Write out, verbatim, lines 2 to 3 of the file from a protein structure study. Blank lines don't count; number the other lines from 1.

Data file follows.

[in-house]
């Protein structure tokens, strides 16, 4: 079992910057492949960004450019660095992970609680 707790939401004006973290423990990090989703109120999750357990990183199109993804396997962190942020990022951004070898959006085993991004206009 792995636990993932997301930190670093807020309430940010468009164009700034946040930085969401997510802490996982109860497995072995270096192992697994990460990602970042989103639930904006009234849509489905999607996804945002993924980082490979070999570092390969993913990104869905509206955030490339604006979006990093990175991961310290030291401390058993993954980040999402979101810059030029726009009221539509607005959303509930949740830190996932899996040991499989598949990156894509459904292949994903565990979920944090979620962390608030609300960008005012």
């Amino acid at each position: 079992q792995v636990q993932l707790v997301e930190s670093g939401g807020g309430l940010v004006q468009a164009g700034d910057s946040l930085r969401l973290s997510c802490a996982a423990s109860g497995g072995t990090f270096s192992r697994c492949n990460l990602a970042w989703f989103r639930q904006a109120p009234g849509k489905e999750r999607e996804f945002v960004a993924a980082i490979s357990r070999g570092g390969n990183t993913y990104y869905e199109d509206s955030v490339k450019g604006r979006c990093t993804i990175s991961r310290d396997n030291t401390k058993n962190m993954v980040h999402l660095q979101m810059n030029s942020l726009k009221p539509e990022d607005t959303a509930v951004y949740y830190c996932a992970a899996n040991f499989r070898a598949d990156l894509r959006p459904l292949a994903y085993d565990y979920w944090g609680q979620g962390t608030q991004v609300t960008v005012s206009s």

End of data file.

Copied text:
């Protein structure tokens, strides 16, 4: 079992910057492949960004450019660095992970609680 707790939401004006973290423990990090989703109120999750357990990183199109993804396997962190942020990022951004070898959006085993991004206009 792995636990993932997301930190670093807020309430940010468009164009700034946040930085969401997510802490996982109860497995072995270096192992697994990460990602970042989103639930904006009234849509489905999607996804945002993924980082490979070999570092390969993913990104869905509206955030490339604006979006990093990175991961310290030291401390058993993954980040999402979101810059030029726009009221539509607005959303509930949740830190996932899996040991499989598949990156894509459904292949994903565990979920944090979620962390608030609300960008005012």
């Amino acid at each position: 079992q792995v636990q993932l707790v997301e930190s670093g939401g807020g309430l940010v004006q468009a164009g700034d910057s946040l930085r969401l973290s997510c802490a996982a423990s109860g497995g072995t990090f270096s192992r697994c492949n990460l990602a970042w989703f989103r639930q904006a109120p009234g849509k489905e999750r999607e996804f945002v960004a993924a980082i490979s357990r070999g570092g390969n990183t993913y990104y869905e199109d509206s955030v490339k450019g604006r979006c990093t993804i990175s991961r310290d396997n030291t401390k058993n962190m993954v980040h999402l660095q979101m810059n030029s942020l726009k009221p539509e990022d607005t959303a509930v951004y949740y830190c996932a992970a899996n040991f499989r070898a598949d990156l894509r959006p459904l292949a994903y085993d565990y979920w944090g609680q979620g962390t608030q991004v609300t960008v005012s206009s």